John Monteiro has traveled widely for professional seminars and L&T work in India and Asian countries, including Philippines , Thailand, Hong Kong, Singapore, Malaysia, Nepal, Sri Lanka, Nepal, Iran Iraq, Yemen, Kuwait and UAE. He had been President of Indian Association of Industrial Editors and was instrumental in renaming it as Association of Business Communicators of India to reflect the changing media range.
From July 17, 2007, John Monteiro is editing, and providing core content for, his website, www.welcometoreason.com, which is an interactive brand developed by him over a period of 30 years.
Two angry writers(From The Sunday Standard dated 5- 11-1980)
(The late Dom Moraes, who was editing the Sunday magazine section of the Bombay-headquartered The Sunday Standard of the Indian Express Group, carried two articles on publishers, one titled The Pirates of Jaipur by Luis S. R. Vas and the second titled The Publishers of Delhi by Dom himself, with the following common introduction. Since I have access to Luis Vas and have his permission to reproduce, I am giving below only the article concerning my book).
“Author vs Publisher”, an article by K. S. Duggal, appeared on this page on August 10. Below are two new pieces which throw fresh light on the publishing scene in the country. Luis S. R. Vas documents the story of a pirated book and the strong case of its author, while Dom Moraes notes an instance of unprofessional conduct concerning the serial rights of his own book, “Mrs. Gandhi”…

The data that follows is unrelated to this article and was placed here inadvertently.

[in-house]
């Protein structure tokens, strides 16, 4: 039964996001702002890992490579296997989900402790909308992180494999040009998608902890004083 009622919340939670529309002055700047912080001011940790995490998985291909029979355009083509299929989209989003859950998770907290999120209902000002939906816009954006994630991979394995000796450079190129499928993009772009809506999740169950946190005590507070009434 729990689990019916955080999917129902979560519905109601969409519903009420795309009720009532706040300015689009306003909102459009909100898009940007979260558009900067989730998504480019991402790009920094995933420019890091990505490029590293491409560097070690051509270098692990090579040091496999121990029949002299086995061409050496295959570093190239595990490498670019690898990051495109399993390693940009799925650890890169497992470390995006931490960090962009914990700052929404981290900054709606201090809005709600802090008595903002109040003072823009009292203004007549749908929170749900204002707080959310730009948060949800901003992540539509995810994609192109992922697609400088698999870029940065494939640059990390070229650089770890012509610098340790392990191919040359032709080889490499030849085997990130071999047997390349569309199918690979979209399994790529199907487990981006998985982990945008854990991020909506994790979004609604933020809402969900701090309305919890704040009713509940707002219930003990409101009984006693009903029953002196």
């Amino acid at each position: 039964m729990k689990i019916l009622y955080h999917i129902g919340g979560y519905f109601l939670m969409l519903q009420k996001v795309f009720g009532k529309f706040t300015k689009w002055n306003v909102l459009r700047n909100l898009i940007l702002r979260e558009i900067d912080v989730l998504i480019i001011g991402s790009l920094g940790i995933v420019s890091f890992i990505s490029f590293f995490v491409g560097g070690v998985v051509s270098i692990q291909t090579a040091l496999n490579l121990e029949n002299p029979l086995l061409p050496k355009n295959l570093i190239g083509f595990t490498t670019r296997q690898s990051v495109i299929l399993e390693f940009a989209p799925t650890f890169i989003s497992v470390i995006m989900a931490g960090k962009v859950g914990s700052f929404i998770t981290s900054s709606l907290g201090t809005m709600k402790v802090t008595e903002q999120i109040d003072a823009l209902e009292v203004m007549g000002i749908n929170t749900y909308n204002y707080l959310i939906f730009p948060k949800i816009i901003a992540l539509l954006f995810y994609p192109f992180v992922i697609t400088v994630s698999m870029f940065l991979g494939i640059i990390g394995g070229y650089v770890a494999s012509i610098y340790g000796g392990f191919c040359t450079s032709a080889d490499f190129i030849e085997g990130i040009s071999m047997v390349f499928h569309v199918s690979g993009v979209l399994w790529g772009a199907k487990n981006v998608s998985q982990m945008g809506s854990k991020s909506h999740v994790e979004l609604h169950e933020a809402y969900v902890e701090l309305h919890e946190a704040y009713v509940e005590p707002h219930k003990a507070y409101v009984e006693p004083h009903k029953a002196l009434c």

At least sixteen Indian authors have been taken for a ride by a bookseller in Jaipur. He has brought out pirate editions of their books originally published by a publisher in Bombay which is now defunct. The Jaipur piracy adds insult to injury since the authors involved have earlier been deprived of considerable amounts of their royalties by their original publisher. The piracy came to light to through the vigilance of one of the authors involved – John B. Monteiro - who thought that the original publisher had treated him shabbily. Through dogged persistence he succeeded in finding out what happened to those copies of his book which had been remaindered (sold almost like raddi) by the Bombay publisher.